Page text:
<p>Arithmetic challenged. Emphasis added below.</p><p><br></p><p>| <em>Apple outsold its three closest competitors—Samsung, Lenovo, and Amazon—</em><strong><em>combined</em></strong><em>.</em></p><p><br></p><p>| <em>Apple sold an estimated </em><strong><em>14.185 million</em></strong><em> iPads in Q2</em></p><p><br></p><p>| <em>Samsung sold </em><strong><em>7.996 million</em></strong><em> . . . Lenovo came in third with </em><strong><em>4.688 million</em></strong><em> . . . Amazon was in fourth place with </em><strong><em>3.118 million</em></strong><em> units sold</em></p><p><br></p><p>On a <strong><em>combined basis</em></strong>, Samsung, Lenovo and Amazon sold <strong><em>15.802 million</em></strong> with is, in fact, greater than the 14.185 million Apple sold, by 11.4%.</p><p><br></p><p>Odd meaning of <strong><em>combined</em></strong> you’re using.</p>
<p>Three decimal places of accuracy and not a single reference to error margins.</p><p><br></p><p>Snort.</p>
<p>They don’t probably know what they don’t know. These numbers are not released by Apple, so they try to compile them from other sources (Apple won’t be selling their receipts, and I am not sure the Apple credit card deal (which may give you a discount) with Goldman allows them to sell this information. If the Apple Card was available locally, I would probably use it and my Apple purchases would go on it – so based on my statistical sample group of one… I think there would be a disproportionate number of purchases on the Apple Card. To summarize, I think the error margin would be larger than normal. Apple has reported sales of iPad were up 12% (though that is revenue not unit sales). </p>
<p>This is yet another market that is completely inexplicable to me. Years after this product category was really established, I still have no idea why people bother buying them. They’re not nearly as convenient as a laptop for actually doing anything, not nearly big enough to get the big screen experience you get on something 24"+, and not nearly as portable as your phone is. I still cannot figure out what people are doing where this the optimal form factor, because it certainly isn’t for anything that I do.</p>
<p>For uses that mostly just need email, web browser and basic office needs (word processing, calendar …) iPads are totally capable. I use one when I travel because it is a lot lighter, has great battery life and is just easier to use on a plane. I take I little bit of a hit on multitasking but the trade off is fine for a week or work. </p>
<p>This is really a great example of how diverse people’s needs are, even at work. As someone who lives with two large monitors at home and at work, full keyboard and mouse, even stepping down to a 14" laptop results in a major decrease in productivity. The lack of the number pad alone is huge, let alone everything else. It is really amazing to me that you can efficiently get things done with that tool. </p><p>When we went to Italy, I took a Bluetooth keyboard and journaled on my phone. I got some funny looks but that writing is some of the most important writing, emotionally, that I have ever done and the phone was fine for it. If course, when I got home I cleaned it up and put it together with photos on a big screen, but the meat of the work was on a Galaxy S7. </p>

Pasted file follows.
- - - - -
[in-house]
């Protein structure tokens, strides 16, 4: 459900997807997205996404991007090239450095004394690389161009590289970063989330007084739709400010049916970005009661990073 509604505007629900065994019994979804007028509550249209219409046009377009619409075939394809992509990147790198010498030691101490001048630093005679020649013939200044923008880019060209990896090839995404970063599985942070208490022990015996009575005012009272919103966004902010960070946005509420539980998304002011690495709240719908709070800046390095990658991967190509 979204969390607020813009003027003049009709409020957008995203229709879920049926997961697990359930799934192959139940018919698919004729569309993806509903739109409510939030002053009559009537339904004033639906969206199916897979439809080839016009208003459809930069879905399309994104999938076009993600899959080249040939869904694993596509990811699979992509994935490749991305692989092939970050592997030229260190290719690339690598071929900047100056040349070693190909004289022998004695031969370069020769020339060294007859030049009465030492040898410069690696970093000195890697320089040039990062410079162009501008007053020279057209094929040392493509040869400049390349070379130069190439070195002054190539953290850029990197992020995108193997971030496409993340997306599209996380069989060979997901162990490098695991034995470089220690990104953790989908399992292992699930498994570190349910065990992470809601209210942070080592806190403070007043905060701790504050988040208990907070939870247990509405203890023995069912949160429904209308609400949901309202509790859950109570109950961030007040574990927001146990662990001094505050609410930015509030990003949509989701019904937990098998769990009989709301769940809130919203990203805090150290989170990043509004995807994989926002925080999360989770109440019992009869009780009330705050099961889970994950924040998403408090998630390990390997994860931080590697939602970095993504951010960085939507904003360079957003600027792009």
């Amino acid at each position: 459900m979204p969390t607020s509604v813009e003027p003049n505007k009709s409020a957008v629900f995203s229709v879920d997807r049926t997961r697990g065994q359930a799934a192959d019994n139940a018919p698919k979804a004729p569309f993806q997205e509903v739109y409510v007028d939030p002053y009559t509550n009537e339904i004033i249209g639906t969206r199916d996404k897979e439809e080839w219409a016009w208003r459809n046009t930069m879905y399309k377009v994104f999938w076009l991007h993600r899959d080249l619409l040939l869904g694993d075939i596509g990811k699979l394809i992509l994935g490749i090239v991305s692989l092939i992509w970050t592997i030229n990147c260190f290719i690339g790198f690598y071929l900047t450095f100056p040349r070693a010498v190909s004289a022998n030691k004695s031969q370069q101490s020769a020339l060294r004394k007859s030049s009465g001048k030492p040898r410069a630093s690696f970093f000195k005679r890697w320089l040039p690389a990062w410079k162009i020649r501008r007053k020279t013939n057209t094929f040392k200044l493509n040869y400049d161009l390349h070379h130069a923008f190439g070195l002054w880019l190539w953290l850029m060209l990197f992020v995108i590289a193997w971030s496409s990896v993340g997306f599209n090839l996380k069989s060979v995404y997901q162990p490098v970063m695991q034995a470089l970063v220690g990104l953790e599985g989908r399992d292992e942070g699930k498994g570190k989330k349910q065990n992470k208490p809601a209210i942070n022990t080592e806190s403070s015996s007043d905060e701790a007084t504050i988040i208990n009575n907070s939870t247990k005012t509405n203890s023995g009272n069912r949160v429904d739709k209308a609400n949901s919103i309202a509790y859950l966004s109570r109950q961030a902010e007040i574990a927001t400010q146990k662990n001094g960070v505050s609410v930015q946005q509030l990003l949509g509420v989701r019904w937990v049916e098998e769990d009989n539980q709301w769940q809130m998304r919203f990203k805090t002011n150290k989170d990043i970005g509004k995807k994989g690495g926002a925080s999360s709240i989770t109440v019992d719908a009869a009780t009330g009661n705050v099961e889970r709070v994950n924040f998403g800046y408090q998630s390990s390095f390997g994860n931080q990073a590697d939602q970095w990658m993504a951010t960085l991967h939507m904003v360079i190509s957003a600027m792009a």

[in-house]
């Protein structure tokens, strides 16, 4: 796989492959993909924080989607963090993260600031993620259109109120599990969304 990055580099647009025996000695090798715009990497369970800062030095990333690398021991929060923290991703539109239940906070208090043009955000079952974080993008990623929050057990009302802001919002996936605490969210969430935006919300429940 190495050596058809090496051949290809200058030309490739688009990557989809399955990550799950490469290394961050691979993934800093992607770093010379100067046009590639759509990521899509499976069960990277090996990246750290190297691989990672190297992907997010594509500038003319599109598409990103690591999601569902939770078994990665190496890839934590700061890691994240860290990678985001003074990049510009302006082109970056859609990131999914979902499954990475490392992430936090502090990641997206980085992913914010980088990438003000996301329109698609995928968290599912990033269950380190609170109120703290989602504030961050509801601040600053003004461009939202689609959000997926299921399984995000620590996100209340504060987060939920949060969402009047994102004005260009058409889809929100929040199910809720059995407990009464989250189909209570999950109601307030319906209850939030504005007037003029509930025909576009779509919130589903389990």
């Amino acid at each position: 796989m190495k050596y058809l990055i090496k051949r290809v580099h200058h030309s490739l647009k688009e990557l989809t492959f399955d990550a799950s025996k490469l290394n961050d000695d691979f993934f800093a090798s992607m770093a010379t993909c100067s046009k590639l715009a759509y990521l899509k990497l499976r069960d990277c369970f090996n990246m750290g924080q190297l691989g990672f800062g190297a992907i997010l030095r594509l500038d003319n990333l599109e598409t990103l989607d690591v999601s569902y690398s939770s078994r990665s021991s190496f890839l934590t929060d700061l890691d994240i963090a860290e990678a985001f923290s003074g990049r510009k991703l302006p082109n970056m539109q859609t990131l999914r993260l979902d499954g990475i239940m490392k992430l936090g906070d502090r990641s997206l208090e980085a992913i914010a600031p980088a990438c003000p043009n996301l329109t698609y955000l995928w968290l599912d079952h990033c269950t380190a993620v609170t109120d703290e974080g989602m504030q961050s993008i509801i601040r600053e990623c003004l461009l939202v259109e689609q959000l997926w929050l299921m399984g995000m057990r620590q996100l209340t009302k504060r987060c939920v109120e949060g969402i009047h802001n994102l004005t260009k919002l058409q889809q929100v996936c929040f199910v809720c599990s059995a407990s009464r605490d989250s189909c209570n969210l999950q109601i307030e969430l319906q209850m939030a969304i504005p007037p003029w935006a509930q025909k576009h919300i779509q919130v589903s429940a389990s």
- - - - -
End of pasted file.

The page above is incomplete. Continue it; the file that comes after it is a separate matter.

<p>It’s totally about the type of work. My daily (home + office) is a 15 inch MacBook with an external display. I have a keyboard and mouse that I will sometimes use. When I travel for work my work load is more focused and that is what allows me to get by with an iPad Pro. If I am going to be gone for an extended period of time I take the MBP and iPad because I can sue the iPad on flights more easily and it works as a second display when I get where I’m going. So, for me it is a great productivity tool. All that would go out the window if I needed something sort of software that wasn’t on the iPad. </p><p><br></p><p>I have no way to back this up but my sense is most office workers don’t really need a tone of computing power or even a huge amount of screen real estate. I also think this point is missed on people that review tablets. Technical reviewers tend to have a higher level of computing need so they don’t see the point. Paul is a good example of a reviewer not getting it and sorry to pick on Paul but he kinda made himself the poster boy for not getting the iPad with the whole iDud thing. </p>
<p>Since you are posting on this website I’m going to guess like me you either work in IT or are an IT enthusiast. The iPad appeals to those who are not us. My Grandmother, Mother, Uncle , Aunt 10 years ago all had a Windows based laptop (and I would spend most weekends removing/fixing something they had done). Since about 2014 they have all had iPads and that is all they use. They can read their email, shop on amazon, play games, read the news, read eBooks, watch YouTube, view photos and change energy provider all without the complications of house keeping a desktop class OS. It does everything they want and does it well. </p><p><br></p><p>In other places such as Education the iPads work very well as 1:1 , the battery life, the instant on, the ease of management and maintenance which I know first hand managing 1750 iPads in an 1:1 education setting. </p><p><br></p><p>Personally I don’t really need an iPad as I only really use it as a Kindle or something bigger to use than my phone when on holiday. Day to day I just go for my MacBook or iPhone to do anything. </p>
<p>It seems that Canalys doesn’t include Windows tablets as tablets. That means there are iOS (iPad) tablets, Android tablets (including Amazon Kindles), and maybe a very small number of tablets running other OSes. Android tablets combined sell in higher numbers than iPads. That isn’t surprising given the number of commercial use tablets like those on the back of airplane seats. Android dominates the market for tablets used only for in-house apps. Probably no where near as lucrative as iPads. Raises the question how many Android tablets are sold for personal use, maybe in total fewer than iPads. If so, that’d raise a different question: should there be separate personal and business use tablet categories? It’d also imply Android tablets aren’t going away no matter how much of a lock Apple has on the personal use tablet market.</p>